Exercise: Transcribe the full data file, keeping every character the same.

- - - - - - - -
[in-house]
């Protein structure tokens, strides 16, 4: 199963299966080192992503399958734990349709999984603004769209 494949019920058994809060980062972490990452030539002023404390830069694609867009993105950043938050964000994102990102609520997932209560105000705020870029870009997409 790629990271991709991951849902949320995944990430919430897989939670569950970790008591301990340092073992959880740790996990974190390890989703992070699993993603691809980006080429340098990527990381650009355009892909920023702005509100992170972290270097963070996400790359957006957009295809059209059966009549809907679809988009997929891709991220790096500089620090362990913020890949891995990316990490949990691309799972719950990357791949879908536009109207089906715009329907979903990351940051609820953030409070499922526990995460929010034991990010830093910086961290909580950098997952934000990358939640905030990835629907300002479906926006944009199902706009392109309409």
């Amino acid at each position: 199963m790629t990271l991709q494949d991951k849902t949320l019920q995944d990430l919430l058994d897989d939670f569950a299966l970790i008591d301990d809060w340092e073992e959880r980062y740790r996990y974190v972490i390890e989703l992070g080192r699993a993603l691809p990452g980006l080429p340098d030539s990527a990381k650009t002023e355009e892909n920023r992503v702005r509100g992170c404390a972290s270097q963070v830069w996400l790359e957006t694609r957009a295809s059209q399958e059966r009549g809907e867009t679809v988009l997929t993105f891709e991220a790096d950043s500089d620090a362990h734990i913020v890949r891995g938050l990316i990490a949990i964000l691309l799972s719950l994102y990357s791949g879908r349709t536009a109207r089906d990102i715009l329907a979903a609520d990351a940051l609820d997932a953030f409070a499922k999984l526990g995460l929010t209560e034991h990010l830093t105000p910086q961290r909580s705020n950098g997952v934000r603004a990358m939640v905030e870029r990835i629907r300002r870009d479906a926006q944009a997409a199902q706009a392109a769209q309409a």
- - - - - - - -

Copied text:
[in-house]
């Protein structure tokens, strides 16, 4: 199963299966080192992503399958734990349709999984603004769209 494949019920058994809060980062972490990452030539002023404390830069694609867009993105950043938050964000994102990102609520997932209560105000705020870029870009997409 790629990271991709991951849902949320995944990430919430897989939670569950970790008591301990340092073992959880740790996990974190390890989703992070699993993603691809980006080429340098990527990381650009355009892909920023702005509100992170972290270097963070996400790359957006957009295809059209059966009549809907679809988009997929891709991220790096500089620090362990913020890949891995990316990490949990691309799972719950990357791949879908536009109207089906715009329907979903990351940051609820953030409070499922526990995460929010034991990010830093910086961290909580950098997952934000990358939640905030990835629907300002479906926006944009199902706009392109309409």
């Amino acid at each position: 199963m790629t990271l991709q494949d991951k849902t949320l019920q995944d990430l919430l058994d897989d939670f569950a299966l970790i008591d301990d809060w340092e073992e959880r980062y740790r996990y974190v972490i390890e989703l992070g080192r699993a993603l691809p990452g980006l080429p340098d030539s990527a990381k650009t002023e355009e892909n920023r992503v702005r509100g992170c404390a972290s270097q963070v830069w996400l790359e957006t694609r957009a295809s059209q399958e059966r009549g809907e867009t679809v988009l997929t993105f891709e991220a790096d950043s500089d620090a362990h734990i913020v890949r891995g938050l990316i990490a949990i964000l691309l799972s719950l994102y990357s791949g879908r349709t536009a109207r089906d990102i715009l329907a979903a609520d990351a940051l609820d997932a953030f409070a499922k999984l526990g995460l929010t209560e034991h990010l830093t105000p910086q961290r909580s705020n950098g997952v934000r603004a990358m939640v905030e870029r990835i629907r300002r870009d479906a926006q944009a997409a199902q706009a392109a769209q309409a």